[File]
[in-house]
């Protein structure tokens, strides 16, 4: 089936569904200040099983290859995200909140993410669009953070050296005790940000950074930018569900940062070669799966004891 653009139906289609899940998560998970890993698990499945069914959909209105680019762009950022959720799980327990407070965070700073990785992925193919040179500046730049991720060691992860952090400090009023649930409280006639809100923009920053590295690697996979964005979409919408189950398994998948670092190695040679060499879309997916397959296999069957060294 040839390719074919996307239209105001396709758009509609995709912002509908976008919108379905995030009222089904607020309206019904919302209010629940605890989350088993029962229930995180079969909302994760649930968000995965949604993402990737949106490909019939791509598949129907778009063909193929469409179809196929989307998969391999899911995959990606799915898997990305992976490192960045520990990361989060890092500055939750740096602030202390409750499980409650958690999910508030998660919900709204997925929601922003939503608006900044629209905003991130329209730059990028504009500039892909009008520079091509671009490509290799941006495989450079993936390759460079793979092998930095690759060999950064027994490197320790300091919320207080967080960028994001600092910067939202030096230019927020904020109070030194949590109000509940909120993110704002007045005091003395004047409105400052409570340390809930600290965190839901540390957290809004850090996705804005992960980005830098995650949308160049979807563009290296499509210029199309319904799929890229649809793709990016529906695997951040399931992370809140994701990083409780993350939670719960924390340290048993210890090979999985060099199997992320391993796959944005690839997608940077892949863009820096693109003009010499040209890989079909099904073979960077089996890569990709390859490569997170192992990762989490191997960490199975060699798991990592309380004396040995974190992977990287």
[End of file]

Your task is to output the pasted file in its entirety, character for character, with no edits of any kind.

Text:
[in-house]
């Protein structure tokens, strides 16, 4: 089936569904200040099983290859995200909140993410669009953070050296005790940000950074930018569900940062070669799966004891 653009139906289609899940998560998970890993698990499945069914959909209105680019762009950022959720799980327990407070965070700073990785992925193919040179500046730049991720060691992860952090400090009023649930409280006639809100923009920053590295690697996979964005979409919408189950398994998948670092190695040679060499879309997916397959296999069957060294 040839390719074919996307239209105001396709758009509609995709912002509908976008919108379905995030009222089904607020309206019904919302209010629940605890989350088993029962229930995180079969909302994760649930968000995965949604993402990737949106490909019939791509598949129907778009063909193929469409179809196929989307998969391999899911995959990606799915898997990305992976490192960045520990990361989060890092500055939750740096602030202390409750499980409650958690999910508030998660919900709204997925929601922003939503608006900044629209905003991130329209730059990028504009500039892909009008520079091509671009490509290799941006495989450079993936390759460079793979092998930095690759060999950064027994490197320790300091919320207080967080960028994001600092910067939202030096230019927020904020109070030194949590109000509940909120993110704002007045005091003395004047409105400052409570340390809930600290965190839901540390957290809004850090996705804005992960980005830098995650949308160049979807563009290296499509210029199309319904799929890229649809793709990016529906695997951040399931992370809140994701990083409780993350939670719960924390340290048993210890090979999985060099199997992320391993796959944005690839997608940077892949863009820096693109003009010499040209890989079909099904073979960077089996890569990709390859490569997170192992990762989490191997960490199975060699798991990592309380004396040995974190992977990287």